- PXE: This is the one used today. It works over TCP/IP. Retro systems likely won't support this so I've not bothered with it.
Booting DOS is pretty trivial. The basic process is:
- Make sure your server is configured for the boot protocol in use. For NetWare and RPL that means setting up the RPL server. For NetWare and the old-style IPX Boot ROMs there is nothing to do.
- Create a network boot floppy. When you boot from this disk it should automatically start your network client (Novell NETX or VLM client for NetWare, or the Microsoft LanMan/SMB client for Windows Networking/Samba) and be ready to login
- Image the floppy disk and put it in the right place on the server. For NetWare this means running the DOSGEN utility and copying the resulting NET$DOS.SYS disk image over to SYS:LOGIN\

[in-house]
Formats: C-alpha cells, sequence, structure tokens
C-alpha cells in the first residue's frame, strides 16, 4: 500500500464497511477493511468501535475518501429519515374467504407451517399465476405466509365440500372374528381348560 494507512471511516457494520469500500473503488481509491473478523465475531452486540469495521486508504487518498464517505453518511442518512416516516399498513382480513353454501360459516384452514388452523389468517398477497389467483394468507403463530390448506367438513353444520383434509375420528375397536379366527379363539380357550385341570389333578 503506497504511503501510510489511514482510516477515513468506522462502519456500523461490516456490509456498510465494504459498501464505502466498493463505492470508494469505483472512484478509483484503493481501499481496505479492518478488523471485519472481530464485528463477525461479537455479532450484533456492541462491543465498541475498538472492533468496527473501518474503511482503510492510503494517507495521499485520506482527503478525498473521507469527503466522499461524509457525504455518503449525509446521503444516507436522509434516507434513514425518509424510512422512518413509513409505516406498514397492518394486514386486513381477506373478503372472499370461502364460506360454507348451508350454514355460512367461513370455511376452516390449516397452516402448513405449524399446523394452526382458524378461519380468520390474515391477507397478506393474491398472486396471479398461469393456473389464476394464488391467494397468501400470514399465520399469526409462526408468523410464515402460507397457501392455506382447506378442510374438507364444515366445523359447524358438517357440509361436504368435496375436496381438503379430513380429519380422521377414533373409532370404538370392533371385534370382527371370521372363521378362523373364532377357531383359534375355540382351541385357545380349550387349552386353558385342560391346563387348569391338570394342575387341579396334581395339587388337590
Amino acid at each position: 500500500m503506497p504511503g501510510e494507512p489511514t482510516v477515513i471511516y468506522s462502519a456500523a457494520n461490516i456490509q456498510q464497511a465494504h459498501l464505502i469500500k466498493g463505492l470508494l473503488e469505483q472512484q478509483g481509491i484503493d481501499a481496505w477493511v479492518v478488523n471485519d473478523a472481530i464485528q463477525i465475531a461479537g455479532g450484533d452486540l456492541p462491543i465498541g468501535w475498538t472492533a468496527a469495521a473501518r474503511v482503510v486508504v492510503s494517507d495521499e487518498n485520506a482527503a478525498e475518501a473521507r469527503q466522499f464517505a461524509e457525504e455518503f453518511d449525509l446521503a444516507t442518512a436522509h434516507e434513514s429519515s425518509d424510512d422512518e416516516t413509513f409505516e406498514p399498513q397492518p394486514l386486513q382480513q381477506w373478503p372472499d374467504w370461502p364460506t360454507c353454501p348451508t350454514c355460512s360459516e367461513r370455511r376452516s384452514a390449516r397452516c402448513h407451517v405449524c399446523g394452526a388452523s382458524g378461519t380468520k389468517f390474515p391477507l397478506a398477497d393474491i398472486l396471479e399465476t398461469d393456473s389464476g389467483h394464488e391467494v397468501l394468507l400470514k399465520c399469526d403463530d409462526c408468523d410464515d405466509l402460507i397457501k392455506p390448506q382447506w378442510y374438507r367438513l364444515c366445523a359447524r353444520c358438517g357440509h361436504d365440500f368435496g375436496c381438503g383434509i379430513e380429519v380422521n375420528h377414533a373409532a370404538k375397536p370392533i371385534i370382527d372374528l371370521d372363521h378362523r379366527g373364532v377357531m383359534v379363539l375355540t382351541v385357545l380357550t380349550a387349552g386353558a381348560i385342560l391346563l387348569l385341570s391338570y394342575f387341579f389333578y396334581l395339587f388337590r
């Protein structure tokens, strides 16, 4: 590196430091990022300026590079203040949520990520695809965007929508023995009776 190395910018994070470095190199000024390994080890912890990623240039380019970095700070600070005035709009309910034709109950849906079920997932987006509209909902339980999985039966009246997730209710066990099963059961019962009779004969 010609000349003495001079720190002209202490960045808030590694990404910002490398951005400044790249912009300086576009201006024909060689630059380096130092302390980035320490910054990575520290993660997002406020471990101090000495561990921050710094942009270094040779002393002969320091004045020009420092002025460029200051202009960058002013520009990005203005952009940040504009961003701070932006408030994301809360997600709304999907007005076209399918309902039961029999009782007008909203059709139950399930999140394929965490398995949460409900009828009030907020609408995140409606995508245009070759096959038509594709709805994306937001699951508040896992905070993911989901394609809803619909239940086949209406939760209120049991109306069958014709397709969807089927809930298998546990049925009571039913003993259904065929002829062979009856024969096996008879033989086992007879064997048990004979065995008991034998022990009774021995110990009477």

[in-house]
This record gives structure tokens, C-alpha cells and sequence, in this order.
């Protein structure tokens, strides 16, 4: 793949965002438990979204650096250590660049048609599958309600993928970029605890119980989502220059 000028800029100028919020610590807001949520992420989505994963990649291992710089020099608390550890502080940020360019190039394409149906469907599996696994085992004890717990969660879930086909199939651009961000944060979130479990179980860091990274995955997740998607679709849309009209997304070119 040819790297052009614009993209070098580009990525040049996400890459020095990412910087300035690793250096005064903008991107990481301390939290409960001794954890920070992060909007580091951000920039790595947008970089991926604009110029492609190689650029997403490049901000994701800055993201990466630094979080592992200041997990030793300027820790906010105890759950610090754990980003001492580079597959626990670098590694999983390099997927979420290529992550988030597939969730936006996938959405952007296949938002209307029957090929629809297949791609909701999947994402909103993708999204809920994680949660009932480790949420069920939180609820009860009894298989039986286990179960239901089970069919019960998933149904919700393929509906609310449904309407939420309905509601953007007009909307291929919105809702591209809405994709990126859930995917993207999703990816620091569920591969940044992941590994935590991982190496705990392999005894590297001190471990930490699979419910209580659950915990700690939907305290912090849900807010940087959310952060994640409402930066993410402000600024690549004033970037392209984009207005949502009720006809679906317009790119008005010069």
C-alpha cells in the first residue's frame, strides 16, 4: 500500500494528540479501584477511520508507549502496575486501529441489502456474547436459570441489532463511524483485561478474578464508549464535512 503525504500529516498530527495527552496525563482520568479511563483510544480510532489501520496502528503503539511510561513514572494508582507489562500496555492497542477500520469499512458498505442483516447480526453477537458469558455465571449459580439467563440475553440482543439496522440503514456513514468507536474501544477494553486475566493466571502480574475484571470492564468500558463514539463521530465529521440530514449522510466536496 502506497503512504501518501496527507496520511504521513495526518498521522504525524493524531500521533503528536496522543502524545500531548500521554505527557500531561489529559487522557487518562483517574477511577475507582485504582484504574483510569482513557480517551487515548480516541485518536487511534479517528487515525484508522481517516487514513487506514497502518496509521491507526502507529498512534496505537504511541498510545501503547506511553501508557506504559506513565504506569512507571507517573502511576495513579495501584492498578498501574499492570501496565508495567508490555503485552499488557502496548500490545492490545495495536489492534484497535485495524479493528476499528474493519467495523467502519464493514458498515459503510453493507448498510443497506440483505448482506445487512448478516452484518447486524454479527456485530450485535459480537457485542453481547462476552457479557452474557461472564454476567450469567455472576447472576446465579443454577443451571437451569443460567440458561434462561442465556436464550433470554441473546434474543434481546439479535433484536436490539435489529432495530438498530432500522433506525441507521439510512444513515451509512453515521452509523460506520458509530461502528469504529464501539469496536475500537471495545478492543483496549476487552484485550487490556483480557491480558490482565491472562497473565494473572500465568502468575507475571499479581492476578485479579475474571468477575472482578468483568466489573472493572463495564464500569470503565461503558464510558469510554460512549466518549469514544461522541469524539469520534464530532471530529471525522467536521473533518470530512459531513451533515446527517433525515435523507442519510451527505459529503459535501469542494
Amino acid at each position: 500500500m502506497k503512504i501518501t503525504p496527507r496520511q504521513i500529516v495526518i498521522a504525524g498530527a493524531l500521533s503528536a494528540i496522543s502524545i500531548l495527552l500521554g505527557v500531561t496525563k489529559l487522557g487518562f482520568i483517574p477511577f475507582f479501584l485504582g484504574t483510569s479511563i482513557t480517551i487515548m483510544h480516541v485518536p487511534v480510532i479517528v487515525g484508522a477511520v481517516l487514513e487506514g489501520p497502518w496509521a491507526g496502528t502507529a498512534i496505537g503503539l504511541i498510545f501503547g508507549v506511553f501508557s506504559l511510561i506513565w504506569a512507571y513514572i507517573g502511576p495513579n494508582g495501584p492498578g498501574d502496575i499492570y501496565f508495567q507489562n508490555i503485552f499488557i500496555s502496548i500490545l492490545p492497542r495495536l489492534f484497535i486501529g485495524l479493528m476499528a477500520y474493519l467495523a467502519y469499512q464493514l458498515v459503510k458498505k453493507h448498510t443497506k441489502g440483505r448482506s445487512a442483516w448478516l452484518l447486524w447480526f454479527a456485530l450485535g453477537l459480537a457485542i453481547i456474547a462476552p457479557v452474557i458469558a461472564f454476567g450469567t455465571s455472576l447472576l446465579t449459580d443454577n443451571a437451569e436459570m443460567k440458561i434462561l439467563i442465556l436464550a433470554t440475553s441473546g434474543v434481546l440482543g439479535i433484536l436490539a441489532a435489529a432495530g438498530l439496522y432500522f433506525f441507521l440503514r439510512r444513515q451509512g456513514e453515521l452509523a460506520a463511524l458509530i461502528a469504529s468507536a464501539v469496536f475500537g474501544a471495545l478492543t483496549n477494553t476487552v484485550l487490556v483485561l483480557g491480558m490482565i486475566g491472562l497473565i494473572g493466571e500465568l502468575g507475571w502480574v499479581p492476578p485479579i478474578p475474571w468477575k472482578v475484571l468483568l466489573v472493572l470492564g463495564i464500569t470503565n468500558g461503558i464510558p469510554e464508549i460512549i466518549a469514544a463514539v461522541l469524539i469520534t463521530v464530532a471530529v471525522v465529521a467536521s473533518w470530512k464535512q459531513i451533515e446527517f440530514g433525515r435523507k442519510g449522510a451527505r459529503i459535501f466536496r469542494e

The server will then hand this network boot floppy image to network booting systems where it becomes a temporary A drive. Once the network client has started up and taken over control of the network card the boot image disappears and all further startup has to be done over the network. I've made a pile of screenshots showing the full process using NetWare 4.11 - Windows NT should be broadly similar. You've got to do all the same kinds of things, you'll just use more GUI to do them.
Windows 95 is another matter. The overall process is more complex and poorly documented. To start with you need the original retail or Service Pack 1 (95A) release - Windows 95B (OSR2/2.5) is not supported (nor is Windows 98). 32bit (PCI, MCA, EISA) and Plug'n'Play network adapters are also not supported, officially you need an ISA NIC. LanWorks does provide a workaround (near the bottom of the page). I don't know if this workaround is specific to LanWorks boot ROMs or if it works for PCI NICs in general.